The South African Parliament said in a statement that it had noted Cde Mugabe’s decision to resign, adding “this should assist with the peaceful transition to a new leadership”. They applauded the peace and discipline shown since the military operation started. “We also commend the restraint displayed by key institutions and ordinary citizens of Zimbabwe in what could have degenerated into an increasingly tense, protracted, and troubled situation,” read the statement from the SA Parliament.

The African National Congress, a sister liberation movement of Zanu-PF through its secretary-general Gwede Mantashe, said they were not celebrating Cde Mugabe’s resignation and urged restraint. “We have taken a view that says we must continue respecting (Cde) Mugabe for the role he played as a freedom fighter. We must continue supporting him for advocating the Africa development programme and we must celebrate him for being a pan-Africanist . . .,” he said.

He said the ANC had taken “an approach that is not as emotional as others, (for) Zanu-PF is our sister party,” Mantashe said.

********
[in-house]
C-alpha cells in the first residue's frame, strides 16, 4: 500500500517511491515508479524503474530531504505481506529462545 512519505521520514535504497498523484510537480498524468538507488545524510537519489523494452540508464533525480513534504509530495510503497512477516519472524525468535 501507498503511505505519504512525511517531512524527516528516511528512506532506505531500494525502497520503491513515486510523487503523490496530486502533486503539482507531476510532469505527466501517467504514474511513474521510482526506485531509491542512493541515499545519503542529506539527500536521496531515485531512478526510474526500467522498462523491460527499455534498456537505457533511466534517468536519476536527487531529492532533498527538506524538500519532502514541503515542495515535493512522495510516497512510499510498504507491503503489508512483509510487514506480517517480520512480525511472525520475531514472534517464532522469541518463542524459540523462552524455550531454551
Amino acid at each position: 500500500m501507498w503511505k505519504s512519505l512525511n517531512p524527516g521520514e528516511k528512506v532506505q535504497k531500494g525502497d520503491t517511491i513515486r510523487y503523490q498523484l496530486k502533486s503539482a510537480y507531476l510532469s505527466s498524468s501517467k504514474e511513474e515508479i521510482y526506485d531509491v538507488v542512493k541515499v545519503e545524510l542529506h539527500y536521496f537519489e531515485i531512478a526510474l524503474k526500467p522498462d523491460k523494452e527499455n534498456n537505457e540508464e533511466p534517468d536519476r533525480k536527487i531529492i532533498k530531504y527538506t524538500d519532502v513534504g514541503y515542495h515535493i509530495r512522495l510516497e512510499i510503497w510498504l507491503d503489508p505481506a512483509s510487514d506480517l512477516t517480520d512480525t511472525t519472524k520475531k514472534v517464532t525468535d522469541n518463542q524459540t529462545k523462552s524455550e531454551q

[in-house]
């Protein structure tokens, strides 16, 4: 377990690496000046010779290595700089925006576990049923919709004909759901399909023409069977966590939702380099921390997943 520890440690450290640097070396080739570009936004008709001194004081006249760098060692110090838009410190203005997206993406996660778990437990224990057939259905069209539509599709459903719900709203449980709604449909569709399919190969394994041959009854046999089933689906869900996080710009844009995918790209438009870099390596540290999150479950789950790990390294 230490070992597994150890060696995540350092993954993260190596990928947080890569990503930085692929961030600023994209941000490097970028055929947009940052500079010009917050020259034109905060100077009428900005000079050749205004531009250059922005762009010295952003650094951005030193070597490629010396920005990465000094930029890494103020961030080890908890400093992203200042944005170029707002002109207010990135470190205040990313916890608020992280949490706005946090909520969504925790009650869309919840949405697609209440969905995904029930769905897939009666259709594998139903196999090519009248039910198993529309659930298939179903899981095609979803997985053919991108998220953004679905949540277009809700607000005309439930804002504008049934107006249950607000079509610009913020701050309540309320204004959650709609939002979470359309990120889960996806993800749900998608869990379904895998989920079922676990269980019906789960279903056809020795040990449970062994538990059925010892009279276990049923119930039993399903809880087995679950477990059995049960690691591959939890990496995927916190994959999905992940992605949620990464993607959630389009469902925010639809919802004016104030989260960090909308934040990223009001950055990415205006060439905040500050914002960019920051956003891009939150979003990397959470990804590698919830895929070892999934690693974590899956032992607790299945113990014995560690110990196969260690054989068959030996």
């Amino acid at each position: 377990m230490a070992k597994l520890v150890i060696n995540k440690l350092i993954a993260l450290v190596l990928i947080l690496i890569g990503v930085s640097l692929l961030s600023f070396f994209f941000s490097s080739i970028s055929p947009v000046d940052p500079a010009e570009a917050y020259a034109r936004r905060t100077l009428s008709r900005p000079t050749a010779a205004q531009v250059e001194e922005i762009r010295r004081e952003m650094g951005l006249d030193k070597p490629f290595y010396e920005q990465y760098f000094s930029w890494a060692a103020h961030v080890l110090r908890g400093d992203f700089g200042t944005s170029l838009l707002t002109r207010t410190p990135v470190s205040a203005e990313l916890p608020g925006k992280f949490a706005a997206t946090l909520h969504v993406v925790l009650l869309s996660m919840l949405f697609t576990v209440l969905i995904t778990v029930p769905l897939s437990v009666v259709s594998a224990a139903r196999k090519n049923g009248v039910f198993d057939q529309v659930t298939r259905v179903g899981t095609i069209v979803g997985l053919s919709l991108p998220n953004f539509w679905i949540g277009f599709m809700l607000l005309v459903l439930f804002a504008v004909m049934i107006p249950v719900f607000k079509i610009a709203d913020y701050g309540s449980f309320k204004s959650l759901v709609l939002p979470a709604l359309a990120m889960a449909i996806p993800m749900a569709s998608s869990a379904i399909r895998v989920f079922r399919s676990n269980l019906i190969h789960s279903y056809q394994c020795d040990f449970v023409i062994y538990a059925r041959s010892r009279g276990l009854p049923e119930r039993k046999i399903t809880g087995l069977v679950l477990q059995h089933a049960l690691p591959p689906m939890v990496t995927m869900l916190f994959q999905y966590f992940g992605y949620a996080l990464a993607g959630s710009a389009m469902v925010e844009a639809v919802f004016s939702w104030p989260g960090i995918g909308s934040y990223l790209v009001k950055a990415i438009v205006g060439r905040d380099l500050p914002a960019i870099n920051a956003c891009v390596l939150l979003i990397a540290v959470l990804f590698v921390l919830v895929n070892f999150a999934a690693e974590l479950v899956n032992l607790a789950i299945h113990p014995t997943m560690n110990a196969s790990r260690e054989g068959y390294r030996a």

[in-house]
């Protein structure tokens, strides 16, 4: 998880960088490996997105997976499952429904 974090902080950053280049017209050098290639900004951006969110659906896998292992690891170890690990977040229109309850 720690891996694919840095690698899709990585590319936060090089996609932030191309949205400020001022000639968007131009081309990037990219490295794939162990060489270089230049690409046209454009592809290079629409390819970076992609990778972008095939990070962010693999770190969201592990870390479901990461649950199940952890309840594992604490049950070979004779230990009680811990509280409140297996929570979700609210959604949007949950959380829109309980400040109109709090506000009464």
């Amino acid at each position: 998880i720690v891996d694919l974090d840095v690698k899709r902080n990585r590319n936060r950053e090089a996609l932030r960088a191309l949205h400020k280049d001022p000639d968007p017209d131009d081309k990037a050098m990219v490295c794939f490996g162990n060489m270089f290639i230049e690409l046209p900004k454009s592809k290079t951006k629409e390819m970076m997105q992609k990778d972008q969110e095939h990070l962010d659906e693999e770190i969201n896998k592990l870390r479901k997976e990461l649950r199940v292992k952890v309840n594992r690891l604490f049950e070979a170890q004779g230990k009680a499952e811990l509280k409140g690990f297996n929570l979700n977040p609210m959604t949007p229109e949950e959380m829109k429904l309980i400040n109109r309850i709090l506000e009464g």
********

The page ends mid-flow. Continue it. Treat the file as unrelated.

China, one of the major global players with deep cooperation with Zimbabwe said its policy towards Zimbabwe would not change. Instead, it expected to enhance cooperation with Zimbabwe under “the principles of equality and mutual benefit”, Foreign Ministry spokesperson Lu Kang said yesterday.

Lu said China has a high regard for Cde Mugabe, who made historic contributions to Zimbabwe’s independence and liberation, is an active advocator of Pan-Africanism, and has also made tremendous contributions to the China-Zimbabwe and China-Africa relations, respectively. “China respects Mr Mugabe’s decision to resign. He remains a good friend to the Chinese people,” said Lu.